“Ultimately, guns are not the problem. Sinful people are the problem.”
The recent shootings across the United States have caused much heartache. The senseless and tragic incidents have also renewed the intensity of discussion regarding American gun laws. Politicians, sportsmen, and theologians have all weighed in on the issue of gun control. Guns are readily available in the U.S., and ownership is protected by the Constitution. How should a Christian view gun control? What does the Bible have to say that would apply to gun control?
The Bible was written long before the invention of any type of gun, so the phrase “gun control” will not be found in Scripture. However, the Bible records many accounts of wars, battles, and the use of weapons. Warfare is presented as an inevitable part of living in a fallen world (Mark 13:7; James 4:1), and weaponry is a necessary part of warfare. Weapons in the Bible were also used for personal protection. In some parts of Israel, robbers were common (see Luke 10:30), and many people carried weapons when they traveled. Carrying a weapon for self-defense is never condemned in the Bible. In fact, it was mentioned in a positive light by Jesus Himself on one occasion (Luke 22:35-38).
Christians are called to submit to governing authorities, and they are to obey the laws of the land (Romans 13:1-7; 1 Peter 2:13-17). This would have to apply to gun laws, too. If American gun laws change, American Christians should submit to these changes and work through democratic means toward any desired alternatives. The Bible does not forbid the possession of weapons, and neither does it command such possession. Laws may come and go, but the goal of the believer in Jesus Christ remains the same: to glorify the Lord (1 Corinthians 10:31).
Another biblical principle to consider is that “all who draw the sword will die by the sword” (Matthew 26:52). Jesus said this to Peter when Peter tried to mount an imprudent “defense” of Jesus against the mob that had come to arrest Him. Peter’s actions were not only futile against such a “large crowd armed with swords and clubs” (verse 47), but his rash behavior also belied Jesus’ submissive attitude (verse 50) and worked against the fulfillment of Scripture (verse 54). There is “a time for war and a time for peace” (Ecclesiastes 3:8), and Peter confused the two.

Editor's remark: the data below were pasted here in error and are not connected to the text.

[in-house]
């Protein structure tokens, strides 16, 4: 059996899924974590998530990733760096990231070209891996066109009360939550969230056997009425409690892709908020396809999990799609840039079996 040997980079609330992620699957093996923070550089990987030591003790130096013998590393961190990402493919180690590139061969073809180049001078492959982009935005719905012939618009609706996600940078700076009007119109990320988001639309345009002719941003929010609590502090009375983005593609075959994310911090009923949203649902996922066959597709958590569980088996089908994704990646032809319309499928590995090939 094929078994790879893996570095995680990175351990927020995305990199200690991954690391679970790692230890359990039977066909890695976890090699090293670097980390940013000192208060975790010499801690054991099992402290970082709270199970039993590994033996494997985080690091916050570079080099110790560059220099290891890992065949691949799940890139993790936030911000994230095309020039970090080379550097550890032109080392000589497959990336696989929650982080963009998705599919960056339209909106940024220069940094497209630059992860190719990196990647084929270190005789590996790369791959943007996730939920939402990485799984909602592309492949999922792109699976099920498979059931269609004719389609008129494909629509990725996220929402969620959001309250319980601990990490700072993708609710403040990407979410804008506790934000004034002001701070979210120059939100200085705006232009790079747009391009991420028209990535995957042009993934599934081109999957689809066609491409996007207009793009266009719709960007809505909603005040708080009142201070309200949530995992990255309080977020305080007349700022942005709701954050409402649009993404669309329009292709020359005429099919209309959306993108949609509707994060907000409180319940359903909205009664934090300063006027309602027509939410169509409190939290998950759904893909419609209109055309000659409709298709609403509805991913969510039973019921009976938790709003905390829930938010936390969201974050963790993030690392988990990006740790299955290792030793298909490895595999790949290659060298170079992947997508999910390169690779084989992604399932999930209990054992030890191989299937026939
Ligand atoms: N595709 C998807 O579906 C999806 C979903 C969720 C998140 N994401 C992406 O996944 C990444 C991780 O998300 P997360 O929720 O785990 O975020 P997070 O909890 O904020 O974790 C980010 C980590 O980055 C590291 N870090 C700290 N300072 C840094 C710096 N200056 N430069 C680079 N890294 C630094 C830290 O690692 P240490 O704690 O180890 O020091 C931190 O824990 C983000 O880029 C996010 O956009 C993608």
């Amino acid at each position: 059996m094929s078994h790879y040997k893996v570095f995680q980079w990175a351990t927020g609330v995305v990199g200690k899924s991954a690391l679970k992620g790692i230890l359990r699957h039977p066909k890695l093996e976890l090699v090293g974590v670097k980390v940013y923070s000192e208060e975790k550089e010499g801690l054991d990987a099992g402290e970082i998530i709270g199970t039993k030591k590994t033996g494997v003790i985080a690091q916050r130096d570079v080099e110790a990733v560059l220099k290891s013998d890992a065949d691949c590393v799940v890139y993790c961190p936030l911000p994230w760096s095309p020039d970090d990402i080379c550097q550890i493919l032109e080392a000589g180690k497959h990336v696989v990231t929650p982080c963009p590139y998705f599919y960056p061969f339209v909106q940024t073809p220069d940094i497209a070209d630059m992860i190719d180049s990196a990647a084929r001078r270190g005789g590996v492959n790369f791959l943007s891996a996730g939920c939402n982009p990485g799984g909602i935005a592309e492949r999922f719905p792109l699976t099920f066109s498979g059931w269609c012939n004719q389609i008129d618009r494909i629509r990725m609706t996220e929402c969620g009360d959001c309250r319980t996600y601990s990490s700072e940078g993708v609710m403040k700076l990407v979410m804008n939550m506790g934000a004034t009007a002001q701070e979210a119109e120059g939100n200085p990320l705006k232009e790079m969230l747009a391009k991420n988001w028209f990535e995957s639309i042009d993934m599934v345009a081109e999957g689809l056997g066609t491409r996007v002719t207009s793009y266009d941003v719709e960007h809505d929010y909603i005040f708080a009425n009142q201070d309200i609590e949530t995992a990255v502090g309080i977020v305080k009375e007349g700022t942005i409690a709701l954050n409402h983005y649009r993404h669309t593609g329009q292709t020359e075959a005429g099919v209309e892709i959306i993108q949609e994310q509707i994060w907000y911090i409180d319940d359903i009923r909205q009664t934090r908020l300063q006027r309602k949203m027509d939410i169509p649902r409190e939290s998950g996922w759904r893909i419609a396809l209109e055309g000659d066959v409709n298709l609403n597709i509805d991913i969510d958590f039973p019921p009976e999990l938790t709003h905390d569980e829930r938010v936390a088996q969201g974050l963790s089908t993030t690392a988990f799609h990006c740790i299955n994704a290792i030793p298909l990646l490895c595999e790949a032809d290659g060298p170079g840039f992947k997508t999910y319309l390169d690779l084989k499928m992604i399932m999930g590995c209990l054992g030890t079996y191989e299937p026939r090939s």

Christianity supports personal freedom. Romans 14:1-4 indicates that, when Scripture does not clearly address a particular issue, there is freedom for individual choice. America has historically embraced the concept of personal freedom that resonates with this principle, and the founding documents guarantee wide freedoms regarding firearms. Some point to Matthew 5:9, in which Jesus pronounces a blessing on the peacemakers, and apply it to the issue of gun control. The idea is that guns are antithetical to peace. This may be more of a philosophical or political idea than a theological one, however. There is nothing theologically, or even logically, that links guns to a lack of peace; sometimes, guns help maintain civil peace.
Debates over whether to control guns or how much to control them depend largely on political and philosophical arguments, not moral ones. This is not to say that there is no moral component to the issue. Obviously, the gun itself is amoral, an object that can be used for good or for evil. More important is the morality of the person wielding the gun, and that is too often the missing consideration in the gun control argument. The fact that some sinners use guns to commit sin does not mean guns are the problem. Sin is the problem, and that’s a moral and spiritual issue. Since the very beginning of humanity, people have been killing other people, with and without weapons (see Genesis 4). Taking a certain weapon out of circulation might make murder more difficult but by no means impossible.
As far as the Bible is concerned, the use of guns is a matter of personal conviction. There is nothing unspiritual about owning a gun or knowing how to use one. There is nothing wrong with protecting oneself or loved ones, even if it involves the use of weapons. We need not pretend there is never a need for guns, but pointing a gun at a person should always be a last resort. We should seek to neutralize threats without violence whenever possible.
So, how should a Christian view gun control? With the authority God has entrusted to it, the government has the right to allow or disallow gun ownership to whatever degree it deems right. We, as citizens, are called to submit to whatever gun control laws the government institutes. This is not, however, a statement on the wisdom of gun control. There are good reasons to allow law-abiding citizens to own guns. Ultimately, guns are not the problem. Sinful people are the problem.